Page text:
Liam – August 12, 2019

In three days, on August 15th, America – and perhaps the world – will celebrate the 50th anniversary of the Woodstock music festival. Yes, for a few days in August 1969 on a farm in White Lake, New York, love, music and community reigned supreme.

Billed as “An Aquarius Exposition: 3 Days of Peace & Music,” the famous festival brought the remarkable 1960s to their zenith. Were it not such an interesting time in history, when people were breaking away from the stringent mores of earlier decades and expressing themselves as never before, we may have all but forgotten Woodstock.

Even if it were not the half-century anniversary of those epic three days, I would still be thinking about music and the many festivals celebrating the power of live music this time of year. From Lollapalooza here in Chicago in early August to Summerfest in Milwaukee over the 4th of July (the largest music festival in the world) to Roskilde in Denmark, music festivals bring people together to enjoy “the universal language of mankind,” as American poet Henry Wadsworth Longfellow put it.

Spanning every known culture around the globe, the art of music has had the power to move people (literally and figuratively) throughout history.  As perhaps the most famous Dane of all, Hans Christian Andersen, said, “Where words fail, music speaks.”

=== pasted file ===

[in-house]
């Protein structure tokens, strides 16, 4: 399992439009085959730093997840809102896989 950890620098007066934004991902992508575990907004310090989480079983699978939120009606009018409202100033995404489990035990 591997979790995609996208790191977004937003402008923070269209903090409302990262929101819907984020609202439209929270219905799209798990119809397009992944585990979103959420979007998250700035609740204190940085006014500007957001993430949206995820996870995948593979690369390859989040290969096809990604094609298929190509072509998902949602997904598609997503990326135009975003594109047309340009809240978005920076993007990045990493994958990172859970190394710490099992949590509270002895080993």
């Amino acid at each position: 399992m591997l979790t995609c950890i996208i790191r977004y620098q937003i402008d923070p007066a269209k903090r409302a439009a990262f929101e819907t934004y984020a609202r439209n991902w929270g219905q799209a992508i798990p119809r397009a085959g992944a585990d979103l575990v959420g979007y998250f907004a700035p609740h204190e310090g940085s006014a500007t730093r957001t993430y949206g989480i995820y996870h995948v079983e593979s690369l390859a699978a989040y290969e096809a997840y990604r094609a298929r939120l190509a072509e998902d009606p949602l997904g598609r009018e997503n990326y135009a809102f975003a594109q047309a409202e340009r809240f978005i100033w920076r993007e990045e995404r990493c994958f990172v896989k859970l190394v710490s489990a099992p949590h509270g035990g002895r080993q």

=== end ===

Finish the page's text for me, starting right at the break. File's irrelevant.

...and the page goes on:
From gospel and blues to opera, Chicago has become known for all types of music. This year alone Chicago music festivals will draw millions of people to the city to celebrate all genres of music. At The Danish Home too, live music is a main attraction every year at the annual Summerfest. Two years ago, for the home’s 125th anniversary, Summerfest featured an ABBA tribute band; last year, it was a Blues Brothers band; and this year, it was vintage country western swing. It’ll be interesting to see and hear who will get our toes tapping next summer!

Denmark is also known as a music hub in its own right and is the setting for many popular music festivals throughout the year where folk music influences and musical traditions can still be heard.  Spillemandsmusik (“folk music”) and folk dancing are important parts of Danish tradition and customs that have been used to preserve the culture of its people for centuries (watch here).

If I’ve learned one thing, it’s that Danes love to sing!  At the Danish Home I know that residents practice this beloved Danish pastime quite often. They sing together at monthly birthday parties and various other events throughout the year, and several Summerfests have included featured performances from the Bjornson Male Chorus. 

In this editorial piece from Scandia from December 1908, a cultural appreciation for Scandinavian music is expressed so eloquently:

 “We Scandinavians love our songs of the home land–songs that breathe memories of the past, of childhood, of mother love. We have heard our Scandinavian Singing Societies sing these songs, and we have been carried home to the shores of childhood.”

The most wonderful aspect of music is that it is a shared experience. Around the world and in every culture, music, in all its forms and genres, has the ability to make us laugh and cry, to inspire and excite.  It evokes emotions and memories and is oftentimes the bookmark to our most significant life events.  Music is, in its simplest form, a wonderful pastime spent among friends, loved ones, and even strangers.

So get out this summer and enjoy some musik! This year, in honor of Woodstock, you may even want to resurrect the tie-dyed shirts and headbands.